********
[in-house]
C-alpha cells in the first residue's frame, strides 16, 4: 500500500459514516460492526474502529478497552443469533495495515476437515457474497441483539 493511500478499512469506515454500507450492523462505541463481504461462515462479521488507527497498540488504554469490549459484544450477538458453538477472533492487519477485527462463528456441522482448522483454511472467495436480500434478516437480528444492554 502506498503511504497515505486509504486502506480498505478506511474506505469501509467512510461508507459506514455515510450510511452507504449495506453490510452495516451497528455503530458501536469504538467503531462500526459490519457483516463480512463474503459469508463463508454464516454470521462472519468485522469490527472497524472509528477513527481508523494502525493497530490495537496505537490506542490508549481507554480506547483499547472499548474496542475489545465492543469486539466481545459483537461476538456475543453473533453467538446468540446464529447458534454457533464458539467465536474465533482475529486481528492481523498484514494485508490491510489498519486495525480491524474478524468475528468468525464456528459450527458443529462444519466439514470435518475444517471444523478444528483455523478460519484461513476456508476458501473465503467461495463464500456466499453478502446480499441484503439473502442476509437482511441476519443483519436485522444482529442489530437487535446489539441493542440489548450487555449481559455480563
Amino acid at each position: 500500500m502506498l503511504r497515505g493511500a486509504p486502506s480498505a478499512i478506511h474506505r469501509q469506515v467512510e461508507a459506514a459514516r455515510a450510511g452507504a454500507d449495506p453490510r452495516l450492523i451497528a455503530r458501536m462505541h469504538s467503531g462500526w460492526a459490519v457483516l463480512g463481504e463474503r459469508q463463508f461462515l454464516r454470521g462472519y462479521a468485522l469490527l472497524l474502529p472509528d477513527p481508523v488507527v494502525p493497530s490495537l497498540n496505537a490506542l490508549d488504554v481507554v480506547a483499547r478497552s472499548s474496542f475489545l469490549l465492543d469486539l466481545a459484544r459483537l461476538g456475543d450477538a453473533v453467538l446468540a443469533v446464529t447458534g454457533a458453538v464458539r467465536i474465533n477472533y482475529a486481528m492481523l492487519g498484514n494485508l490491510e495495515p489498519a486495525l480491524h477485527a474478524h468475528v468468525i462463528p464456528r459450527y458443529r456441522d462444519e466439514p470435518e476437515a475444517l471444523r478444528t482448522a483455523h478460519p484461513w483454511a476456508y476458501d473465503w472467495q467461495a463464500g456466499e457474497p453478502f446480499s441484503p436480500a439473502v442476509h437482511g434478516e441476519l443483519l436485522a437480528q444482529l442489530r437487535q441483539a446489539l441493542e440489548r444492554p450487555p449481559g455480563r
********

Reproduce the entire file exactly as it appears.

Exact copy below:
[in-house]
C-alpha cells in the first residue's frame, strides 16, 4: 500500500459514516460492526474502529478497552443469533495495515476437515457474497441483539 493511500478499512469506515454500507450492523462505541463481504461462515462479521488507527497498540488504554469490549459484544450477538458453538477472533492487519477485527462463528456441522482448522483454511472467495436480500434478516437480528444492554 502506498503511504497515505486509504486502506480498505478506511474506505469501509467512510461508507459506514455515510450510511452507504449495506453490510452495516451497528455503530458501536469504538467503531462500526459490519457483516463480512463474503459469508463463508454464516454470521462472519468485522469490527472497524472509528477513527481508523494502525493497530490495537496505537490506542490508549481507554480506547483499547472499548474496542475489545465492543469486539466481545459483537461476538456475543453473533453467538446468540446464529447458534454457533464458539467465536474465533482475529486481528492481523498484514494485508490491510489498519486495525480491524474478524468475528468468525464456528459450527458443529462444519466439514470435518475444517471444523478444528483455523478460519484461513476456508476458501473465503467461495463464500456466499453478502446480499441484503439473502442476509437482511441476519443483519436485522444482529442489530437487535446489539441493542440489548450487555449481559455480563
Amino acid at each position: 500500500m502506498l503511504r497515505g493511500a486509504p486502506s480498505a478499512i478506511h474506505r469501509q469506515v467512510e461508507a459506514a459514516r455515510a450510511g452507504a454500507d449495506p453490510r452495516l450492523i451497528a455503530r458501536m462505541h469504538s467503531g462500526w460492526a459490519v457483516l463480512g463481504e463474503r459469508q463463508f461462515l454464516r454470521g462472519y462479521a468485522l469490527l472497524l474502529p472509528d477513527p481508523v488507527v494502525p493497530s490495537l497498540n496505537a490506542l490508549d488504554v481507554v480506547a483499547r478497552s472499548s474496542f475489545l469490549l465492543d469486539l466481545a459484544r459483537l461476538g456475543d450477538a453473533v453467538l446468540a443469533v446464529t447458534g454457533a458453538v464458539r467465536i474465533n477472533y482475529a486481528m492481523l492487519g498484514n494485508l490491510e495495515p489498519a486495525l480491524h477485527a474478524h468475528v468468525i462463528p464456528r459450527y458443529r456441522d462444519e466439514p470435518e476437515a475444517l471444523r478444528t482448522a483455523h478460519p484461513w483454511a476456508y476458501d473465503w472467495q467461495a463464500g456466499e457474497p453478502f446480499s441484503p436480500a439473502v442476509h437482511g434478516e441476519l443483519l436485522a437480528q444482529l442489530r437487535q441483539a446489539l441493542e440489548r444492554p450487555p449481559g455480563r